-Graduate Certificate: complete two full modules (worth 30 credits each), to a total of 60 credits.
-Graduate Diploma: complete two full modules, plus an independent -geographical study (worth 60 credits), to a total of 120 credits.
-Globalisation in the Contemporary World: this module provides a wide-ranging understanding of academic theories around the concept of globalisation. It examines the nature of globalisation in relation to the emergence of a global economy, as well as questions concerning global culture, politics, and environmental issues. It moves on to consider topics such as the development of global cities, global financial integration, global political structures, and the development of transnational communities and social movements. In particular, it looks at new forms of resistance to contemporary globalisation in the form of the actions and ideas of the anti- or alter- globalisation movement.
-Environment and Development in the Global South: ranging from ecotourism to the ‘greening’ of the World Bank and global corporations, this module explores in detail a range of debates about the relationship between environment and development in the Global South. The course will intersect with areas of key geographical interest, including: material and discursive power and resistance, postcolonialism, social movements, inequality, and spatial and social patterns of change. The module will analyse different theoretical models for understanding changing environmental conditions and discourses in the context of (mostly) capitalist world development. Studies in Orientalism, modernisation theories, neo-Malthusianism, sustainable development, political ecology, neopopulism, ecofeminism and ecological modernization will form a context for analyses of changing conservation agendas, religion and ecology, global environmental politics and transnational environmental movements in the Global South.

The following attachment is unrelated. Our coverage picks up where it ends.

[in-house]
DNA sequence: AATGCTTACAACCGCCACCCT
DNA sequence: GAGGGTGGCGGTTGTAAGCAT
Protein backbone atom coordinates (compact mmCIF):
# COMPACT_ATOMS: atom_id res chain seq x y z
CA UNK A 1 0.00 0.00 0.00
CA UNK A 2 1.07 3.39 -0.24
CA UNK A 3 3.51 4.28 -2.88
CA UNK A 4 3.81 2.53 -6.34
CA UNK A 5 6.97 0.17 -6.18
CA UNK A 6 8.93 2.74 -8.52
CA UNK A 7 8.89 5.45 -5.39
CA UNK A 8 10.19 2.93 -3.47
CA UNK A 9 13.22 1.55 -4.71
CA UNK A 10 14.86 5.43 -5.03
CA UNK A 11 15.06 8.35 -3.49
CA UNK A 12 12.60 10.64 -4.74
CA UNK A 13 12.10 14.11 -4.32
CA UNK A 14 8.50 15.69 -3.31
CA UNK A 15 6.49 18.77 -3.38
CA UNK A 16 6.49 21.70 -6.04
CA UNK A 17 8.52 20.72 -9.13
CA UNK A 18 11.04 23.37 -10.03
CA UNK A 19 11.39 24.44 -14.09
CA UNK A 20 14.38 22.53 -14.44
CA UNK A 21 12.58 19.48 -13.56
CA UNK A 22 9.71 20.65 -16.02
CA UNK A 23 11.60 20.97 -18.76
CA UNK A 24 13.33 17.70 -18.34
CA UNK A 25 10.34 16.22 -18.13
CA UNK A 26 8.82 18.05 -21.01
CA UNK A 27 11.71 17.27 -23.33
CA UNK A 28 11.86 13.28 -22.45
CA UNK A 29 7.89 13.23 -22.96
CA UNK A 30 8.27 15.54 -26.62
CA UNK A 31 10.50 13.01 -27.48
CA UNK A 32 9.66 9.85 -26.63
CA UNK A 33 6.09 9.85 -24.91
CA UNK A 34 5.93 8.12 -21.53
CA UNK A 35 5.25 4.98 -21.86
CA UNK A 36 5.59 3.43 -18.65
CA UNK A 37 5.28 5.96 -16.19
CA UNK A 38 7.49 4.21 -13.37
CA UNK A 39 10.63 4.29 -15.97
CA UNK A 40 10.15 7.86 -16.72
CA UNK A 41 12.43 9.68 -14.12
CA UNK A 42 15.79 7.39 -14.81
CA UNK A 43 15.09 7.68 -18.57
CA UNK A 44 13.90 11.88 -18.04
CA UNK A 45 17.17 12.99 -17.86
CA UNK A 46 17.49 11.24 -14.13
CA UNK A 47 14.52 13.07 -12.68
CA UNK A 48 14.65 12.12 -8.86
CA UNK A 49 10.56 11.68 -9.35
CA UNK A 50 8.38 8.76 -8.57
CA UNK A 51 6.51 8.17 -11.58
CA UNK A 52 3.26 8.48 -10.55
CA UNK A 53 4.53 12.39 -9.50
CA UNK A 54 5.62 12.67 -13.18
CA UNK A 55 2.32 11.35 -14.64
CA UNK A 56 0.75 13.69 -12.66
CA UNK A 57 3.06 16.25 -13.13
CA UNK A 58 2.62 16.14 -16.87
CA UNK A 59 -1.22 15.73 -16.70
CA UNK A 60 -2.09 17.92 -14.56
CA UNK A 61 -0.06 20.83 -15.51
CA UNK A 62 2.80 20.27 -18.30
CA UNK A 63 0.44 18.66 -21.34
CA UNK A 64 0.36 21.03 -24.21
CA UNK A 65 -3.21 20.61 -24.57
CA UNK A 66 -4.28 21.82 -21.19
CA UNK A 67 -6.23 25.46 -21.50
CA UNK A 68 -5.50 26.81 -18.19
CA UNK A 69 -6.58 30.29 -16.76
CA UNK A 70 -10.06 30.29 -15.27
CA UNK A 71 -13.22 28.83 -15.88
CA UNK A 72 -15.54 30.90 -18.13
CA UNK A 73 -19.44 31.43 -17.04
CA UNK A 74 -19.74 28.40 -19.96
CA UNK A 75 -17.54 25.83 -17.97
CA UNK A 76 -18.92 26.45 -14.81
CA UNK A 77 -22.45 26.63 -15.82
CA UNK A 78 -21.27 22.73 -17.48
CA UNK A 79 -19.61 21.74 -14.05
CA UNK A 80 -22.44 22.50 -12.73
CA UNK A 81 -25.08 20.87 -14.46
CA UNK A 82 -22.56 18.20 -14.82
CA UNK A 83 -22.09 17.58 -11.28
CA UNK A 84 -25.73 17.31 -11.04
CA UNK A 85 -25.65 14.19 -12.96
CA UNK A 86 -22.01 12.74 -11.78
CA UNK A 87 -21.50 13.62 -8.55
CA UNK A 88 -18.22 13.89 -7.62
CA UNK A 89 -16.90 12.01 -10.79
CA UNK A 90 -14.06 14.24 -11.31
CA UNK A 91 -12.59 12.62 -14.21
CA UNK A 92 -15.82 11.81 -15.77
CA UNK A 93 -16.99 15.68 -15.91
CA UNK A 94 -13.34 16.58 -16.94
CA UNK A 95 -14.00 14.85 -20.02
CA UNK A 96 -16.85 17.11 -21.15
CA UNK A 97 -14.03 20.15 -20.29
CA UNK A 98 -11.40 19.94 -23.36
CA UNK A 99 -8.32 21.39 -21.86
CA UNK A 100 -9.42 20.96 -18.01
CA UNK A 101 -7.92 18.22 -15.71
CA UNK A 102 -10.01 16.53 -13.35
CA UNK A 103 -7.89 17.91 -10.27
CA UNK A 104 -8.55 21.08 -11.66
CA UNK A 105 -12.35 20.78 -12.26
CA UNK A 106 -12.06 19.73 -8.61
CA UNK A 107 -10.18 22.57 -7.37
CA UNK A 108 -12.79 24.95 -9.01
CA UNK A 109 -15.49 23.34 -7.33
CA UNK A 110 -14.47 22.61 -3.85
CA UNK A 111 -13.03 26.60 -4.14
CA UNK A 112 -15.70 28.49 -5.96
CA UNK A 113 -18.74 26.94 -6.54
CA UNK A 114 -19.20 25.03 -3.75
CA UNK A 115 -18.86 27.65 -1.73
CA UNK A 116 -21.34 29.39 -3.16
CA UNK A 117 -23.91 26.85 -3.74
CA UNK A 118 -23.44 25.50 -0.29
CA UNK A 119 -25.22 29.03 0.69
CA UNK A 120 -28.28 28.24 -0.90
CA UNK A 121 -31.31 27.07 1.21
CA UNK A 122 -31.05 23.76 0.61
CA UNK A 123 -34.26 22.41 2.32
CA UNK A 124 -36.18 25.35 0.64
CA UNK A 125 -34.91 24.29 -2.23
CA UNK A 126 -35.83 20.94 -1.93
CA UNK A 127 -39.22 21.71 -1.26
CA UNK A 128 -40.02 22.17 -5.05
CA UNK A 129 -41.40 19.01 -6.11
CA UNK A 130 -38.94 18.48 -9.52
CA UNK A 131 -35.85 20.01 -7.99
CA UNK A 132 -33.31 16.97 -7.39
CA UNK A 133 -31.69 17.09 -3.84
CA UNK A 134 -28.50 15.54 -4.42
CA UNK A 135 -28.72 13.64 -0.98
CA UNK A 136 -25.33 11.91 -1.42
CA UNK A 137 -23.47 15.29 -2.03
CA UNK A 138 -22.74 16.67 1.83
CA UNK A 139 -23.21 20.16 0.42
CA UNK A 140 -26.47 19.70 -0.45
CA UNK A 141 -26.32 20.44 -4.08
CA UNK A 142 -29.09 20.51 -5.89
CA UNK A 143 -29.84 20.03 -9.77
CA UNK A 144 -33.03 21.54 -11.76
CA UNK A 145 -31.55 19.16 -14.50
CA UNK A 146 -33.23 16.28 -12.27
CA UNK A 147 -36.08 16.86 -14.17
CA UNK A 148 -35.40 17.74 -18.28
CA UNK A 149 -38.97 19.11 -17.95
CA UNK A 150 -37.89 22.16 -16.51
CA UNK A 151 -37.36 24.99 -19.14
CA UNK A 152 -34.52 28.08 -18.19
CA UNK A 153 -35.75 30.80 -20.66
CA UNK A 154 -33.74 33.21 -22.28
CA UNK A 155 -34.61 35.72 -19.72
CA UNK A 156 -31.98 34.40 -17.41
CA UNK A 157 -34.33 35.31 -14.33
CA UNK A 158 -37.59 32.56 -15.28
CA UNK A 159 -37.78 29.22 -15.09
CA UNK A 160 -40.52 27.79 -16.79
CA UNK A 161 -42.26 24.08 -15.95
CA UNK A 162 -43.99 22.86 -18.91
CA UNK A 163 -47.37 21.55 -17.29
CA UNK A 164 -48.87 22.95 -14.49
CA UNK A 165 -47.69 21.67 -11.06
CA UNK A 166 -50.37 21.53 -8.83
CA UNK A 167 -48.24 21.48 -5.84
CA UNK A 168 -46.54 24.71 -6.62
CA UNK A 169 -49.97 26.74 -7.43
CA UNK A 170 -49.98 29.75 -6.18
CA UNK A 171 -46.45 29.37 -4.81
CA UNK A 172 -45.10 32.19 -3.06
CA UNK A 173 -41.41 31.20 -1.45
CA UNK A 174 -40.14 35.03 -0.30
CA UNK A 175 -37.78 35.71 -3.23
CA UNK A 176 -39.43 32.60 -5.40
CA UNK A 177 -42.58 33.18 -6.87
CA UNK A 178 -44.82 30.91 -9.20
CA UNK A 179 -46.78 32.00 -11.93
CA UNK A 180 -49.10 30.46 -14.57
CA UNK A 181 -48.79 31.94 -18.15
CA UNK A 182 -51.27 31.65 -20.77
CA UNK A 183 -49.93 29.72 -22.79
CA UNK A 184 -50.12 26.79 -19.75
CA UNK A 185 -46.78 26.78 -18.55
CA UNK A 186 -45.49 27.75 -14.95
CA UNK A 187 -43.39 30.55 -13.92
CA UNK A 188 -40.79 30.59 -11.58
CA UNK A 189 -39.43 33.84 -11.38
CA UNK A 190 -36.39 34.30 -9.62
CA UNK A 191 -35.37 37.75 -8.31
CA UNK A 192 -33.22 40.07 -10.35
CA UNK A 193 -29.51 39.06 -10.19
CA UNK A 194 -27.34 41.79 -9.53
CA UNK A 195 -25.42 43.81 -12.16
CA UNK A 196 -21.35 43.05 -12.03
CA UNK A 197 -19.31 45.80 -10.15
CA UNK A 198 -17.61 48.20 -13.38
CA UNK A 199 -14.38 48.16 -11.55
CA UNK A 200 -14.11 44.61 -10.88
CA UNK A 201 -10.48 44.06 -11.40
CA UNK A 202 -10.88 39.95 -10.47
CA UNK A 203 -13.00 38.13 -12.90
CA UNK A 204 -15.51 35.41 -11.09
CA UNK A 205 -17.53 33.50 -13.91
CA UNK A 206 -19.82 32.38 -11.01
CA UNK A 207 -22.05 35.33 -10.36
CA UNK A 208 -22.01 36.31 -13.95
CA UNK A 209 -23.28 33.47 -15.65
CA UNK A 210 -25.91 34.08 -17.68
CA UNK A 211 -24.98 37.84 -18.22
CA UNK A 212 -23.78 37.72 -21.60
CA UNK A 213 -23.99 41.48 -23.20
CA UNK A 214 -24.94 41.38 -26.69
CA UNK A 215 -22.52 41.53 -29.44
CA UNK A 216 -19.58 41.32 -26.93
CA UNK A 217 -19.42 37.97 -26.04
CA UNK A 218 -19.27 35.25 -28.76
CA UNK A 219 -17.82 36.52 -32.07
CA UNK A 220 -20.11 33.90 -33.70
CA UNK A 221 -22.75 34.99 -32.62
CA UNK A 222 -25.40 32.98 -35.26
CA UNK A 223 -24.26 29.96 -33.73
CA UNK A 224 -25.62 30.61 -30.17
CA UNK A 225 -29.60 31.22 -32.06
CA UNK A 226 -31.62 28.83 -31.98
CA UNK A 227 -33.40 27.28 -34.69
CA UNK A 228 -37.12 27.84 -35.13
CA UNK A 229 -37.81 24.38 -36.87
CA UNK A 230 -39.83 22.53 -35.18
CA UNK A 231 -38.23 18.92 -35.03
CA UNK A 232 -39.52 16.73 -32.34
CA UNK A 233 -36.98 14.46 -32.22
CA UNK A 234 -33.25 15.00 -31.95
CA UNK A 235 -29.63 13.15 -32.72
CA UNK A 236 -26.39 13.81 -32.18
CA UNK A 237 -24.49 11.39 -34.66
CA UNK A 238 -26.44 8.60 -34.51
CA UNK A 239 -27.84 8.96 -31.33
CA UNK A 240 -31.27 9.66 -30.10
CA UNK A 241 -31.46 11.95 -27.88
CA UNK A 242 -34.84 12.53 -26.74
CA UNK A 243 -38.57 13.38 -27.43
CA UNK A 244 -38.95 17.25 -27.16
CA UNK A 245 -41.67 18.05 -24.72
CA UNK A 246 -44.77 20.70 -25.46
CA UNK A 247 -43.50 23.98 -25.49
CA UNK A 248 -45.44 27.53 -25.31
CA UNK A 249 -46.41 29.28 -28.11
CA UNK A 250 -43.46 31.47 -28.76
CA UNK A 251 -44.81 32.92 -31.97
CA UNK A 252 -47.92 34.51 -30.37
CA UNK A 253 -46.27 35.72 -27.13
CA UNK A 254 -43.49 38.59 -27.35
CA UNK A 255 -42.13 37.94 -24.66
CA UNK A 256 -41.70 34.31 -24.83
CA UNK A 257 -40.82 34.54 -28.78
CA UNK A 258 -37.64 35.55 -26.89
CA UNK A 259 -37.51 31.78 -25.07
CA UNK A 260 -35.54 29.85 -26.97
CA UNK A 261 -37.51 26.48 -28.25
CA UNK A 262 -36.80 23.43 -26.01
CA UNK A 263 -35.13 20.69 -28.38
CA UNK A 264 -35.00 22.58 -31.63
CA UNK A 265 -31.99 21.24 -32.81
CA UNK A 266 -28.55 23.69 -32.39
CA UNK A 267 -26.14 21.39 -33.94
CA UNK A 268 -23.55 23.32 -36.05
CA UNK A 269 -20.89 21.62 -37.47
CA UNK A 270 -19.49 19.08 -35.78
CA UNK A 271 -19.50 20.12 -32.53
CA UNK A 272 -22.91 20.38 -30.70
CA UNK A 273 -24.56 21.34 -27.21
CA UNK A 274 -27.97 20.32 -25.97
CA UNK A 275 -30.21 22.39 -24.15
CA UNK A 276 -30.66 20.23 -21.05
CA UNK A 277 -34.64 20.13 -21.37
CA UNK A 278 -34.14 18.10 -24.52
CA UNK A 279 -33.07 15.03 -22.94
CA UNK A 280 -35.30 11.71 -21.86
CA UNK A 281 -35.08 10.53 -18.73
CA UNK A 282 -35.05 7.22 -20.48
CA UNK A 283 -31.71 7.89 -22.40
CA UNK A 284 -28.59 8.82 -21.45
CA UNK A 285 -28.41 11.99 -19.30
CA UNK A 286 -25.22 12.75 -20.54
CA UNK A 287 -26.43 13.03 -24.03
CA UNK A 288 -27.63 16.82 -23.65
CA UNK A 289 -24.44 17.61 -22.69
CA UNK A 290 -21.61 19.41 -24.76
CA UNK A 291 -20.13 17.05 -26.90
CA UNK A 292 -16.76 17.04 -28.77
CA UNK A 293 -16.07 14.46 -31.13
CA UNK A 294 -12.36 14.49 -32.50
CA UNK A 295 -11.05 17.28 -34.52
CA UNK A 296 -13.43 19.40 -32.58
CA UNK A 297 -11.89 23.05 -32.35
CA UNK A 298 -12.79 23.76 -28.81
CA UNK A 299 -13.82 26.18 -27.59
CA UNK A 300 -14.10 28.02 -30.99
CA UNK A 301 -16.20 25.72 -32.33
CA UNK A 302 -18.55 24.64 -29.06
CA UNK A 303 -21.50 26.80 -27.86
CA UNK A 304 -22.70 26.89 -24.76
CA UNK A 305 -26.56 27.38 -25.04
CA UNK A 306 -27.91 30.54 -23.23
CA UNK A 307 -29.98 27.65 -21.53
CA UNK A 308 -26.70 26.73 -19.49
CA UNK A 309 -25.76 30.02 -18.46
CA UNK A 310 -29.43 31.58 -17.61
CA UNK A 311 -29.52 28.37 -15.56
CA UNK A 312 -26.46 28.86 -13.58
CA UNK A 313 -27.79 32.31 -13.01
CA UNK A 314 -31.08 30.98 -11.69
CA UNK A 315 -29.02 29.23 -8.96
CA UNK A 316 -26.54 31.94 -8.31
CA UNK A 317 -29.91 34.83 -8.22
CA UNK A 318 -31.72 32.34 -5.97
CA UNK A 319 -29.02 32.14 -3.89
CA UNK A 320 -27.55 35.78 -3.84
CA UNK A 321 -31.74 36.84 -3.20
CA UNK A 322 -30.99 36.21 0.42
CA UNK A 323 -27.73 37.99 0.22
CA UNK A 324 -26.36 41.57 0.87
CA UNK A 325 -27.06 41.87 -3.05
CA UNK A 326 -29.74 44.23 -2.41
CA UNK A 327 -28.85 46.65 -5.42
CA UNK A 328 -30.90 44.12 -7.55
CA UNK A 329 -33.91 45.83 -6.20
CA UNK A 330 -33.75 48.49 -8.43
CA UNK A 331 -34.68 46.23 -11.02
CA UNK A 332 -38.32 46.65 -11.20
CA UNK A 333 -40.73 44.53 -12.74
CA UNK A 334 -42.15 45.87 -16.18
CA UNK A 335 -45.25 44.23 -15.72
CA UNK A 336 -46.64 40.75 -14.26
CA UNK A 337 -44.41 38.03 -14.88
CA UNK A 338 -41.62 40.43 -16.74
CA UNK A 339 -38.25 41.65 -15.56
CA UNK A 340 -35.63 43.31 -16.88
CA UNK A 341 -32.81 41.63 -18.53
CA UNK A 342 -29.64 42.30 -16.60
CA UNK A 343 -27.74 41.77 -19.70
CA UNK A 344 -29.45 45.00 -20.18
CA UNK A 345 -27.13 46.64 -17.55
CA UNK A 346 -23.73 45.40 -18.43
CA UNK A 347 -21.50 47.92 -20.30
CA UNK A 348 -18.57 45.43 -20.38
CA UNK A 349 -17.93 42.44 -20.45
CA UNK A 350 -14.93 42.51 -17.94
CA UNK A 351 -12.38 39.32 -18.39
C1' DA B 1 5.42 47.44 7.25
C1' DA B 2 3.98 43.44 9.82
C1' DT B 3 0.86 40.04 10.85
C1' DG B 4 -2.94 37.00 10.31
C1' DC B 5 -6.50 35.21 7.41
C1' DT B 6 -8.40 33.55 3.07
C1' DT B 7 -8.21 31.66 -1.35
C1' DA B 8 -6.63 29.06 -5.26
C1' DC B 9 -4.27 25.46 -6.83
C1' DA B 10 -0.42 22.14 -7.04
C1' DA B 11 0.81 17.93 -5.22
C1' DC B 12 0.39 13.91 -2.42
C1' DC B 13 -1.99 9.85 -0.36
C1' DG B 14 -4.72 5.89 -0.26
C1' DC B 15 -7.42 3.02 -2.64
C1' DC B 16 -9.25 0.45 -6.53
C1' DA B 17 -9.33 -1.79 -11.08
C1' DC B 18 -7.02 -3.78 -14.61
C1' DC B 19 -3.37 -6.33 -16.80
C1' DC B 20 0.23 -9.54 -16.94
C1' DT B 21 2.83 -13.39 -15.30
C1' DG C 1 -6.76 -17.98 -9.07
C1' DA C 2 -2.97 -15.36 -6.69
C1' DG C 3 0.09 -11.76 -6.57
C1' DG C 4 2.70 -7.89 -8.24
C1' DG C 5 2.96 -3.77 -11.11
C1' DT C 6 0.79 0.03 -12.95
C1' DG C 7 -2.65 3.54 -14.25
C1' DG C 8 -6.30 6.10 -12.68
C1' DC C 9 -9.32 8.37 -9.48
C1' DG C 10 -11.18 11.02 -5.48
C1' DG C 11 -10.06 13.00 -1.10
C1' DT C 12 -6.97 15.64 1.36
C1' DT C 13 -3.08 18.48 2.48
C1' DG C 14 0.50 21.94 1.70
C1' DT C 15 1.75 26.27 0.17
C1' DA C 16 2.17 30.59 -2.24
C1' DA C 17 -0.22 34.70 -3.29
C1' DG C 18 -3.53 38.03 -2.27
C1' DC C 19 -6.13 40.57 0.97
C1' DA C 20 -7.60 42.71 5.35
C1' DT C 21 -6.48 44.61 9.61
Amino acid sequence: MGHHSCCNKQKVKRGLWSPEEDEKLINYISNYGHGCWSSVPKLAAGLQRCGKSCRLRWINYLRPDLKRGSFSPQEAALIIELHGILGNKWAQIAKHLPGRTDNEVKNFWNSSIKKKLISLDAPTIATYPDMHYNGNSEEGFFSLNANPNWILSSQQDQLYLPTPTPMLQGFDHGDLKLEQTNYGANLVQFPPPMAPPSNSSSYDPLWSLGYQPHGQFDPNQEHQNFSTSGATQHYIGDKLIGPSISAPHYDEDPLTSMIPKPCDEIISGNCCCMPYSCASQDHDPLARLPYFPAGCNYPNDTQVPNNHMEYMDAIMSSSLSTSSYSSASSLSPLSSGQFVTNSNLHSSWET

-Issues in Development Economics: from the World Bank and the IMF, to the modern emergencies of debt, famine and conflict, this module equips you with theoretical knowledge backed up by knowledge of specific countries' experiences. It aims to empower you to take informed positions on issues ranging from alternative development and industrialisation strategies, to the changing patterns of international capital flows and its consequent crises of debt and instability. To achieve this, the course introduces you to the major theoretical paradigms on growth and development. It then introduces policy issues and experience relating to agriculture, trade, industrialisation, and international financial flows.